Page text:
In the Settings section, you can set the app to only send and receive data when your iPhone is plugged in or while using Wi-Fi.

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App Use

The app gathers generic usage data on your device, like what apps are running, your device model, and the battery level. The information is sent to the Normal cloud program where it, along with data from all other users, is analyzed using proprietary statistical algorithms. The analysis is then relayed to you in simple, clear ways using graphs and percentage values so that you can decide the best way to keep your battery from draining. If you follow the suggestions, you could increase your battery life by hours.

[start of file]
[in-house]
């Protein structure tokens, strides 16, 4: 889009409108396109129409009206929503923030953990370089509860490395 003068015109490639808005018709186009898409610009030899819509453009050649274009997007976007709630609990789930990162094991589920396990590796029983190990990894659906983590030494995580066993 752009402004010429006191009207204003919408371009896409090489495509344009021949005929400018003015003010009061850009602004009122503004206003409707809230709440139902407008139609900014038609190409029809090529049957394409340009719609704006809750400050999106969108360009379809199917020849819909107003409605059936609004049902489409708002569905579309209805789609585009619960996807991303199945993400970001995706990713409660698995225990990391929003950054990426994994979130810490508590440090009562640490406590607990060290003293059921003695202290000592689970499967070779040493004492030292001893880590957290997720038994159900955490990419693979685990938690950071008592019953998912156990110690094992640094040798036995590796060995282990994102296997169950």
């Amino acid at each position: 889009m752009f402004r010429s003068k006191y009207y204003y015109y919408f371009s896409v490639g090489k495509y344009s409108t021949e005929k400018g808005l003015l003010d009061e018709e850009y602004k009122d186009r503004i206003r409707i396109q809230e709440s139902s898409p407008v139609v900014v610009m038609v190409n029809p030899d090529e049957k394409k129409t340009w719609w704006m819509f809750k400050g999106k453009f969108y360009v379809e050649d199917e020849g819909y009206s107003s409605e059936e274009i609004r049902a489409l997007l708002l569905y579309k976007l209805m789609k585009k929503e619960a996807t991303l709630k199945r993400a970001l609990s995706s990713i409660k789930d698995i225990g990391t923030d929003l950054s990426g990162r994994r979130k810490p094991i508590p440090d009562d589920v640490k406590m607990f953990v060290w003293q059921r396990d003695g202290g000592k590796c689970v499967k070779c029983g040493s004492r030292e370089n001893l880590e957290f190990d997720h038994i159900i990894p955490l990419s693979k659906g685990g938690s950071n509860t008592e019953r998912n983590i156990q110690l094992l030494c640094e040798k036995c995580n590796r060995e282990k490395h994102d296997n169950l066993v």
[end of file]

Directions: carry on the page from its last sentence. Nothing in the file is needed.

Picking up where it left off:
All you have to do is install the app to see what to do next. The app will immediately identify active and non-active hogs on your device. Tap on an item to read more about it and find out the best way to alleviate the battery drain.

For example, when running Facebook on my iPhone 5, I risk draining my battery 40 minutes (plus or minus four minutes) faster than if I “killed” the app. For those who don’t know the terminology, killing an app means closing it in multitasking so that it no longer runs in the background. If you don’t know how to kill an app, tap the tab that reads, “Show me how to fix this” from the available options and you’ll be shown a step-by-step guide.